You might have heard that squats and deadlifts are all you need to pack on some glute gains. While there’s absolutely no doubt that they’re both amazing exercises, and are definitely ones you should consider including in your training for better looking, stronger glutes, there’s no guarantee they’re the only exercises that you, personally need for the best results.
We’re all unique – that’s a given; from the length of our bodies and limbs, to our lifestyles, to our genetics. These and many other factors will all have an impact on the bestpossible training for your glutes (i.e. one size doesn’t fit all). What worked for one person may or may not work for you.
What we do know however, based on a combination of scientific research and anecdotal evidence, is that a variety of movements, covering the different functions of the gluteal muscles will give you the best chances of success.
Why Should I Train Glutes?
Your glutes are one of the largest muscle groups in your body, and aside from just looking good, are incredibly important for your general health.
Unfortunately, most of us sit on them for the majority of the day, and they sort of ‘forget’ how to work properly (called ‘gluteal amnesia’). In fact, whatever you’re doing right now, I want you to try to squeeze your bum as hard as you can – imagine trying to pinch a penny between your cheeks.
If it didn’t feel like a very hard squeeze, yours are probably quite inactive at the moment, but don’t worry we can do something to improve that, just keep reading on to find out how…
Benefits of Glute Training
Does your lower back ache at all?
That’s a really common result of weak/inactive glutes, because it can compensate for that weakness. By training them to be stronger you may find that pain is reduced, and day-to-day activities become much easier.
Another reason training your glutes is so important comes down to how often we tend to use the front half of our body compared to the back half (A.K.A. the posterior chain). Whenever we get up from a chair, or walk up stairs we mainly use the muscles in our thighs (quads), therefore they’re much more likely to be stronger than the muscles on the back half of our bodies.
✓ This is something we’ve got the power to change, by training our posterior chain (especially glutes), more so than our quads.
There’s so many exercises I could have recommended in this list; the ones I’ve picked for you here are less common but have been proven to be really effective for both sculpting and strengthening!
Exercise 1: Hip Thrust
This has got to be my favourite glute exercise. It might look and feel a little odd to do at first, but believe me, from experience with my clients and myself, it’s well worth it! The burn you’ll get from doing it properly, is probably going to be like no burn you’ve ever felt before!
I’ll talk you through how to do the barbell hip thrust, but there’s so many other variations of it to try, including bodyweight, single-leg and band.
I’d always advise getting used to this with your bodyweight first, before using a bar across your hips.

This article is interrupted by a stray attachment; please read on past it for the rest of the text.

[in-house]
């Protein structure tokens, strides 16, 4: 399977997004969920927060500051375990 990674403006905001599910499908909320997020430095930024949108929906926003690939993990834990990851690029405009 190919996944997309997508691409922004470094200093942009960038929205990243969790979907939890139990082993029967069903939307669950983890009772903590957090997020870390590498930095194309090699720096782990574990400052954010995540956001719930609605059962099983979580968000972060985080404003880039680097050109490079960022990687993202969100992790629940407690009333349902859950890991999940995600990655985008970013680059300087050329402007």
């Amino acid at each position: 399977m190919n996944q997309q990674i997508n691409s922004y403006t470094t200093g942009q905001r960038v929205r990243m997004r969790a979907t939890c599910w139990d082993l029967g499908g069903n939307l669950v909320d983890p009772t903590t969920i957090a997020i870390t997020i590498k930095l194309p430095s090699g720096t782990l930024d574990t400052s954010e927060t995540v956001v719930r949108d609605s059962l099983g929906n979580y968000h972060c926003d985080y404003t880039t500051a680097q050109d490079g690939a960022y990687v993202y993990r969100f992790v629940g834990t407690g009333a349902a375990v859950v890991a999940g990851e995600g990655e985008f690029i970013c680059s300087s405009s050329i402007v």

You may have to improvise with the set up if using a barbell, as you’ll need support behind the bench or step, to avoid it tipping over (bodyweight/band variations tend to be okay). There is a specific piece of equipment called The Hip Thruster for this, but they’re not very common in gyms at the moment.
a) Place/roll a bar across your hips – you might want to use a foam pad around the bar for comfort, and position your upper back on top of a bench or step.
b) Move your feet out so when flat, your shin is approximately vertical. If you feel the hamstrings working in the top position (image B), bring your feet slightly closer to the bench. On the other hand, if your weight pushes through the balls of your feet rather than your heels, move your feet slightly further away.
In terms of foot width, start around shoulder-width and adjust from there. Again, due to people being different, some people will feel it better with a wider stance, and some with a narrower one. You may also want to try comparing how it feels with your toes pointing forwards, or out at 45 degrees.
c) From here, tense your abs and squeeze your glutes. Now push as hard as you can through your heels and lift the bar up with your hips until your body is in line with the top of the bench and your shin is vertical. Make sure you squeeze your glutes as hard as you can at the top, rather than using your lower back and over-arching.
d) Do the reverse to lower the bar back to the ground under control.
Sets: 4 – Reps: 8-12
Exercise 2: High Step/Reverse Lunge Combo
While single-leg exercises aren’t solely focused on your glutes, they can be very useful for development and strength.
a) Place one heel on a step/bench and lean forward at a 45 degree angle (this forward lean increases glute activation, in comparison to standing upright).
I’ve use the high step/reverse lunge combo as an example, but the same applies to other single-leg variations such as lunges (forward/reverse/walking) and the Bulgarian (or rear foot elevated) split squat.
b) Push through the heel of your front leg until you’re standing on the step. Make sure allof the work is being done by your front leg, and that you’re not using your back leg to help.
c) Lower yourself back to the ground under control, using the front leg as a brake against gravity.
Sets: 3 – Reps: 8-12 (per leg)
Exercise 3: Hip Extension
This one is very similar to a back extension, with a slight twist – instead of targeting the lower back, here we’re just targeting your glutes.
In the example I’m using a Swiss Ball, but if you have access to a back extension machine you can use that instead.
Sets: 3 – Reps: 12-15
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